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Author Topic: theology of squatting  (Read 675 times)

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Änσnymσus

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theology of squatting
« on: August 04, 2022, 01:12:56 AM »
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  • In considering the probability of nuclear war or other catastrophe in the near future, I foresee that some Catholics will need to evacuate their own homes. Even some "bug out" homes may be contaminated, inadequate, or unsafe for a variety of reasons (plague, fallout, no irrigation, marauders, feudal lords, etc.) . In relocating it may be necessary to survive by squatting on unoccupied properties, the owners of which may have already succuмbed or or may be unable to make use of the property to which they hold title.

    Of course it is not an option to force others out of their own occupied homes, but what of squatting?

    I'd be interested to hear application of relevant Catholic moral theology to this hypothetical.

    Offline SimpleMan

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    Re: theology of squatting
    « Reply #1 on: August 04, 2022, 05:41:15 AM »
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  • In considering the probability of nuclear war or other catastrophe in the near future, I foresee that some Catholics will need to evacuate their own homes. Even some "bug out" homes may be contaminated, inadequate, or unsafe for a variety of reasons (plague, fallout, no irrigation, marauders, feudal lords, etc.) . In relocating it may be necessary to survive by squatting on unoccupied properties, the owners of which may have already succuмbed or or may be unable to make use of the property to which they hold title.

    Of course it is not an option to force others out of their own occupied homes, but what of squatting?

    I'd be interested to hear application of relevant Catholic moral theology to this hypothetical.

    This would fall under the Thomist concept of the "ultimate destination of goods".  There would be no moral objection to "squatting" in such a crisis, especially if the properties were unoccupied and could be foreseen not to be reclaimed by their owners in any reasonable period of time.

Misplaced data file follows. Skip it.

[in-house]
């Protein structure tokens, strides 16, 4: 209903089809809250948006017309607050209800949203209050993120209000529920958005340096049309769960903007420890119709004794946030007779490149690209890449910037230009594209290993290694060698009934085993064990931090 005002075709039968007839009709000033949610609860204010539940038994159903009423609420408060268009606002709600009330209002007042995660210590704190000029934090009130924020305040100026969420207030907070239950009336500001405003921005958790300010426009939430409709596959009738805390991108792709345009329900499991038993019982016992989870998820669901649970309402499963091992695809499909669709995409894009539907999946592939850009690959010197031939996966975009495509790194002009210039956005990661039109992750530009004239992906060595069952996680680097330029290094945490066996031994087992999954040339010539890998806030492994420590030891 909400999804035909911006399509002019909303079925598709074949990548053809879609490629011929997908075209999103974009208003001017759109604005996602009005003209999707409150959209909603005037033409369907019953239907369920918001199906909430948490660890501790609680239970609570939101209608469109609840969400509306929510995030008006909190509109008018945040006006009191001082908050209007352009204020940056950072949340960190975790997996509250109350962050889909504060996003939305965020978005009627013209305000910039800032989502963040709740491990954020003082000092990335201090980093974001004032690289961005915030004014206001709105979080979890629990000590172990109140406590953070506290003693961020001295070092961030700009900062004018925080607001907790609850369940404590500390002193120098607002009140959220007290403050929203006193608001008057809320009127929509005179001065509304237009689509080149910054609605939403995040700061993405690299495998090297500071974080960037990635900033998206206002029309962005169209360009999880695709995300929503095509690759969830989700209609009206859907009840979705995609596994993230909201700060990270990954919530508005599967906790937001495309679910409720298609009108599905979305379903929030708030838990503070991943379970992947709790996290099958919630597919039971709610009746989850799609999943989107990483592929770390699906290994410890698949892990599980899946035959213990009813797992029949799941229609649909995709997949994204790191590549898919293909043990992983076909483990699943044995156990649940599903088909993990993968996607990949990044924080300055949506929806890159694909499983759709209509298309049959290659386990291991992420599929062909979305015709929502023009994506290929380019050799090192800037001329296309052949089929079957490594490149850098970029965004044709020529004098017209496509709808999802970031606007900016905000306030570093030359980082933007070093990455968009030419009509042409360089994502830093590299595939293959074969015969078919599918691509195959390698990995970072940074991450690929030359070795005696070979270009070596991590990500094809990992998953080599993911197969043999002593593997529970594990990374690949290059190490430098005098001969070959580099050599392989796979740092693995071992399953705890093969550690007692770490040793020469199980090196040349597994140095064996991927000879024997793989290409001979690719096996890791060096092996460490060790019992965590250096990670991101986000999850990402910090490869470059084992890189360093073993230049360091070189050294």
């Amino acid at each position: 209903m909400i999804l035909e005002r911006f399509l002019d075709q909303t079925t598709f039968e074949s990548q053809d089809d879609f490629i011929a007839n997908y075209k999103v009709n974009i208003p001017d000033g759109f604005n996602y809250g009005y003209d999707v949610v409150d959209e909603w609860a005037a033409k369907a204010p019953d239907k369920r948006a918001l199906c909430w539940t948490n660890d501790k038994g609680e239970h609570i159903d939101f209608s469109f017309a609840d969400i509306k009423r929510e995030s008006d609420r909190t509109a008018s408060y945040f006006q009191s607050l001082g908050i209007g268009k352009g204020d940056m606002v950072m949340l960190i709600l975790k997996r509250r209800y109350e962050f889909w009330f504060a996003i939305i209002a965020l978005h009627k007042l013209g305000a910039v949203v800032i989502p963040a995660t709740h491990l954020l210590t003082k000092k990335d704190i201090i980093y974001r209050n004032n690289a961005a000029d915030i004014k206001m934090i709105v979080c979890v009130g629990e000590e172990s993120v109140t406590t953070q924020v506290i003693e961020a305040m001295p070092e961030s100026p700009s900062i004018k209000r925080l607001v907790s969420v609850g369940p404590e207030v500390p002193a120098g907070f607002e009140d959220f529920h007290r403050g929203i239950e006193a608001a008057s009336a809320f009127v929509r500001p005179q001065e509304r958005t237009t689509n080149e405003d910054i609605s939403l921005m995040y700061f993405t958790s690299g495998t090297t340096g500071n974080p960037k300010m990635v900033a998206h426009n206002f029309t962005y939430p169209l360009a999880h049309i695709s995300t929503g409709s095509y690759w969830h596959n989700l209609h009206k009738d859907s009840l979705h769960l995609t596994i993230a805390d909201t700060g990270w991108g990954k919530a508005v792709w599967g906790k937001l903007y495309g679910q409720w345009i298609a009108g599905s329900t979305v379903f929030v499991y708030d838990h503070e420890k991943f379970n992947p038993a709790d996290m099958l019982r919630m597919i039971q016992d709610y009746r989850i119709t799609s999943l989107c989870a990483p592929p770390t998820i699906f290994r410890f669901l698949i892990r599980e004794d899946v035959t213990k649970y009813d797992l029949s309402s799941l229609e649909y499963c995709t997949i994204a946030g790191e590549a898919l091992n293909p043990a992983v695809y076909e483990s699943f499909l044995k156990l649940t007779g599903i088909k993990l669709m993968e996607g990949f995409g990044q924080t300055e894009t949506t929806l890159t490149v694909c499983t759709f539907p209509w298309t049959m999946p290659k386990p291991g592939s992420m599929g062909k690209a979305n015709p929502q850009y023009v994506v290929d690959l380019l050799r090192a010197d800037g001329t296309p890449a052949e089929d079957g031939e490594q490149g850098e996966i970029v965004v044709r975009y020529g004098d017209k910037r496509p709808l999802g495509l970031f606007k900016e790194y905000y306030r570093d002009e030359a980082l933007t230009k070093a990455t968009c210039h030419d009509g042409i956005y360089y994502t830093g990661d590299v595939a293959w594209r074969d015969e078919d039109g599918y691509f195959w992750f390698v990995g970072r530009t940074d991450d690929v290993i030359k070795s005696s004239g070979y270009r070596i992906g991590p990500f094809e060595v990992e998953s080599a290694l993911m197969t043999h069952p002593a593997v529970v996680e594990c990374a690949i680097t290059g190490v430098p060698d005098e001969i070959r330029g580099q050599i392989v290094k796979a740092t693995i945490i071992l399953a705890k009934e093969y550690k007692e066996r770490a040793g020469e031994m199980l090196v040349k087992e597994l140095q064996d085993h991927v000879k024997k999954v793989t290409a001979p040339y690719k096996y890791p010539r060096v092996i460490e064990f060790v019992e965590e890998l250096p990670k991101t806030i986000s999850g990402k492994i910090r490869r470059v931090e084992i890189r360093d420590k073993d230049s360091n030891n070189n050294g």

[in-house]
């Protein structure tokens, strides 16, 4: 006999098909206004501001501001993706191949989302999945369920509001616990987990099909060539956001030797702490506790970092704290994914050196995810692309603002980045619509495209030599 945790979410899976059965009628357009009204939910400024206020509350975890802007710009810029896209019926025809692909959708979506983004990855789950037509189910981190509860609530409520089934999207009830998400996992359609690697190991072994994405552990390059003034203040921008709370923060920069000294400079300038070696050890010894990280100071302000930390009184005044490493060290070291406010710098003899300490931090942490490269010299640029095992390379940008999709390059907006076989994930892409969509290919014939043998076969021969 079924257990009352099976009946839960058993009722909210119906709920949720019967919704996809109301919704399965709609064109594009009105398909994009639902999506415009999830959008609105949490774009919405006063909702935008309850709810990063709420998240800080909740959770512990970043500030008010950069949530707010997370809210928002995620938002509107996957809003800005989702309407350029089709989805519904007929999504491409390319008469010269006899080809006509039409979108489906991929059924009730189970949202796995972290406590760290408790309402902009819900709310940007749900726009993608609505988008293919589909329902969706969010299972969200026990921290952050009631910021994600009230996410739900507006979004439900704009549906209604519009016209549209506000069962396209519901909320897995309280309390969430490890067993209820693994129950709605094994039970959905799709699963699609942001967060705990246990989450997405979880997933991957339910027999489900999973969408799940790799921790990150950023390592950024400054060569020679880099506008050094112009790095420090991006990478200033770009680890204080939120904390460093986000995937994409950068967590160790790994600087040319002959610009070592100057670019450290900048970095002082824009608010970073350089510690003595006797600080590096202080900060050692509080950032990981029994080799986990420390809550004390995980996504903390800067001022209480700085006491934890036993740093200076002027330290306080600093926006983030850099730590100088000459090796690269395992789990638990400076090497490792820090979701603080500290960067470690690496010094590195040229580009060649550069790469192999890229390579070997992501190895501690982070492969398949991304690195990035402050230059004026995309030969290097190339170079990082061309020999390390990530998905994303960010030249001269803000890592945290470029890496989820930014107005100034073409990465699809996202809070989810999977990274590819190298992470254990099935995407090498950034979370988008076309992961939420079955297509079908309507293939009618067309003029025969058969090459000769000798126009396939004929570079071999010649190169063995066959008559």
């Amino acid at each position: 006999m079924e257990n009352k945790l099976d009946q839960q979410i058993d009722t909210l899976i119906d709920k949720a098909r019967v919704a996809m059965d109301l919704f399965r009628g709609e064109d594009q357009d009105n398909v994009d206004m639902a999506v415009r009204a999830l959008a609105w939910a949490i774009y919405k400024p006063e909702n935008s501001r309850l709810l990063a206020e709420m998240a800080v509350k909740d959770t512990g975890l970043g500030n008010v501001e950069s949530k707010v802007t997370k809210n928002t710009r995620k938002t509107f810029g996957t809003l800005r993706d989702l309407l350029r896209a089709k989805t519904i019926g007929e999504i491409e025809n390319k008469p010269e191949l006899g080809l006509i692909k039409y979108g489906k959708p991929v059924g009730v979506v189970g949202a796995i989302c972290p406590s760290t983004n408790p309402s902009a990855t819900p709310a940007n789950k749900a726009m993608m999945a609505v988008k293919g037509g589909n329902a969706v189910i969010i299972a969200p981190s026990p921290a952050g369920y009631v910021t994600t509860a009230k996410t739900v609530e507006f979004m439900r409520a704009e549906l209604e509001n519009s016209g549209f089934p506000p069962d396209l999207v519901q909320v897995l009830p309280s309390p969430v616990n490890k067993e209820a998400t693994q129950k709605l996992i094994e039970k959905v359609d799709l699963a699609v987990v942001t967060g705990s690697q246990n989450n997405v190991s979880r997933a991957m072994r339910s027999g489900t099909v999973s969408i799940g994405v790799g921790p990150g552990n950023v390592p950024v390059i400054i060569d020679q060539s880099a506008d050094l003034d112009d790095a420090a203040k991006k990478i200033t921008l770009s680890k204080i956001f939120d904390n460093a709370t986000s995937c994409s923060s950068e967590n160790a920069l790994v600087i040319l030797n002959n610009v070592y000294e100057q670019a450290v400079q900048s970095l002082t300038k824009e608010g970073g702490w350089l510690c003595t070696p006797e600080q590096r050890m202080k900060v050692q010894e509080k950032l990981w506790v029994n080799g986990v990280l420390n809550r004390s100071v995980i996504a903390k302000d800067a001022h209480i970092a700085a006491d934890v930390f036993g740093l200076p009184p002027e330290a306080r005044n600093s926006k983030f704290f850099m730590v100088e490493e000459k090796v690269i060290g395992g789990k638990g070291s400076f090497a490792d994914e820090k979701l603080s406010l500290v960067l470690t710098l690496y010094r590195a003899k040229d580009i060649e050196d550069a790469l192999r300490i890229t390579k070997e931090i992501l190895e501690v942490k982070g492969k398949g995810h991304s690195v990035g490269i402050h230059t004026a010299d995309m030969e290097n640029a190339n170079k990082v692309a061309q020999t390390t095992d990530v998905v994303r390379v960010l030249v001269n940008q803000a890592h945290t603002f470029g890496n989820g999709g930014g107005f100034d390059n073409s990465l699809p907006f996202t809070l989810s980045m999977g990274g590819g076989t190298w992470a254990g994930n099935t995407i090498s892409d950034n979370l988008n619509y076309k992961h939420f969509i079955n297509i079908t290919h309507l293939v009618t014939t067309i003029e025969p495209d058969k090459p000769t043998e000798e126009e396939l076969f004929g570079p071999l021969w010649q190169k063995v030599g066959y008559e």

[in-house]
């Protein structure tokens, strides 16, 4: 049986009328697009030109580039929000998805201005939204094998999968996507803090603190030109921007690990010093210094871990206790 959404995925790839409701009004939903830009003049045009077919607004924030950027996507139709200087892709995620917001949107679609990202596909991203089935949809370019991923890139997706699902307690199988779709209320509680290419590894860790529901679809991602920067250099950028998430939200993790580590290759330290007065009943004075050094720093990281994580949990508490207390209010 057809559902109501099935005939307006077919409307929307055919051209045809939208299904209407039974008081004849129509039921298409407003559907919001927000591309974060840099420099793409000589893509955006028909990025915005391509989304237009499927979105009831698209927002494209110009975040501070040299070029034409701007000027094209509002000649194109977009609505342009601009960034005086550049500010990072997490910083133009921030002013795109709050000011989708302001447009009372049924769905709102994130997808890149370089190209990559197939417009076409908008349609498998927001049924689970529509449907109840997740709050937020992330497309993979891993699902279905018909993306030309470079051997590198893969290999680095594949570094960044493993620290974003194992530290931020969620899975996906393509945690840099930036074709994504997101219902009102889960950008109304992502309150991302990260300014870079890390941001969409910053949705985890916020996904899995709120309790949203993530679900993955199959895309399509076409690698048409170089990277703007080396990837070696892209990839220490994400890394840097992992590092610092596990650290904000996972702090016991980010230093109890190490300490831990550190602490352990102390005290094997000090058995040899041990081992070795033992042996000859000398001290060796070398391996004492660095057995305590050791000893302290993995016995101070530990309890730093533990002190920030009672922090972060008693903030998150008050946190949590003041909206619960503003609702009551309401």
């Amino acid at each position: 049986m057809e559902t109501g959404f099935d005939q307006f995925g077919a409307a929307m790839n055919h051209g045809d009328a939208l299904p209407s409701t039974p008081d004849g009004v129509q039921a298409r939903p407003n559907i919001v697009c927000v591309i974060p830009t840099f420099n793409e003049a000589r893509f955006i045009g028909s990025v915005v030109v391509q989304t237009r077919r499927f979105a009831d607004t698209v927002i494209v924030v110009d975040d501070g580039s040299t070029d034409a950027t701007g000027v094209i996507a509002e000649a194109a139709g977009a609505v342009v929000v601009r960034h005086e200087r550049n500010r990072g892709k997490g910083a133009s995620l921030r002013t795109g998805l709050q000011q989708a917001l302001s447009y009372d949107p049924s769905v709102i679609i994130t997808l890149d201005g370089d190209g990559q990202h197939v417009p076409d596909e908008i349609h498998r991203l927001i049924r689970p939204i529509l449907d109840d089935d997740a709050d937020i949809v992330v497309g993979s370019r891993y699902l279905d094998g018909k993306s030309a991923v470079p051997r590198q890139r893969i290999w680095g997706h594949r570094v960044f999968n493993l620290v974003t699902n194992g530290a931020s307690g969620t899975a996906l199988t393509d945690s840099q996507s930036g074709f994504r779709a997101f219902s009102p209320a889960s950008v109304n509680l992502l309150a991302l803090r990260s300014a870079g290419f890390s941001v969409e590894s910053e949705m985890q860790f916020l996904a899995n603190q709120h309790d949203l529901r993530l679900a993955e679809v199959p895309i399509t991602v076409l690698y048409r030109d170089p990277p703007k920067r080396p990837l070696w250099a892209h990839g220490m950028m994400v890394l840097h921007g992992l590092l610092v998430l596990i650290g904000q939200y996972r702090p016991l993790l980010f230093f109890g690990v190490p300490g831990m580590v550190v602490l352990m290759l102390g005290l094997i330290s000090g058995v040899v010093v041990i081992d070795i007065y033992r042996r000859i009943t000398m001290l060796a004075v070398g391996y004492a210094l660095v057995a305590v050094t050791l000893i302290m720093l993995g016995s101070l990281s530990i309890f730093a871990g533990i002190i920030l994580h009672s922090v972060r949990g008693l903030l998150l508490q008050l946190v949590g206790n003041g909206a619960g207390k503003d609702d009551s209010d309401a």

Online Mithrandylan

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    Re: theology of squatting
    « Reply #2 on: August 04, 2022, 09:31:57 AM »
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  • Aquinas teaches that in necessity, all things are common property. This is why he argued a man can 'steal' bread to feed his starving family, and that such an act isn't theft at all. 

    So, as long as the need was severe, I can't imagine he would object to squatting of the kind you are describing. 
    "Be kind; do not seek the malicious satisfaction of having discovered an additional enemy to the Church... And, above all, be scrupulously truthful. To all, friends and foes alike, give that serious attention which does not misrepresent any opinion, does not distort any statement, does not mutilate any quotation. We need not fear to serve the cause of Christ less efficiently by putting on His spirit". (Vermeersch, 1913).

    Offline Matthew

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    Re: theology of squatting
    « Reply #3 on: August 04, 2022, 10:32:33 AM »
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  • Aquinas teaches that in necessity, all things are common property. This is why he argued a man can 'steal' bread to feed his starving family, and that such an act isn't theft at all.

    So, as long as the need was severe, I can't imagine he would object to squatting of the kind you are describing.

    Yes, there are various moral conundrums that might come about in a collapse scenario -- but this isn't one of them.

    Pretty clear-cut I'd say. If the family is gone or dead, you can use it, basically treat it as yours. We're talking about a collapse scenario. What are you supposed to do, go to the "authorities" and purchase it? With what? Again, we're talking about a collapse scenario -- you can't buy abandoned properties on Realtor.com. There will be no electricity, much less Internet or Realtor.com. People won't be "going to work" in the traditional sense. There will be plenty of work going on -- but not for the man. There will be no money, unless you count barter which could include silver/gold. But even using silver/gold will be more like barter than traditional "currency" transactions.
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    Offline AMDGJMJ

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    Re: theology of squatting
    « Reply #4 on: August 04, 2022, 10:38:40 AM »
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  • Aquinas teaches that in necessity, all things are common property. This is why he argued a man can 'steal' bread to feed his starving family, and that such an act isn't theft at all.

    So, as long as the need was severe, I can't imagine he would object to squatting of the kind you are describing.
    Oh, wow...  I hadn't heard of this one before.  Thanks for sharing!  I am going to have to look this one up.  It would be good to know more about.  🥰
    "Jesus, Meek and Humble of Heart, make my heart like unto Thine!"

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    Änσnymσus

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    Re: theology of squatting
    « Reply #5 on: August 04, 2022, 10:47:29 AM »
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  • Thank you all.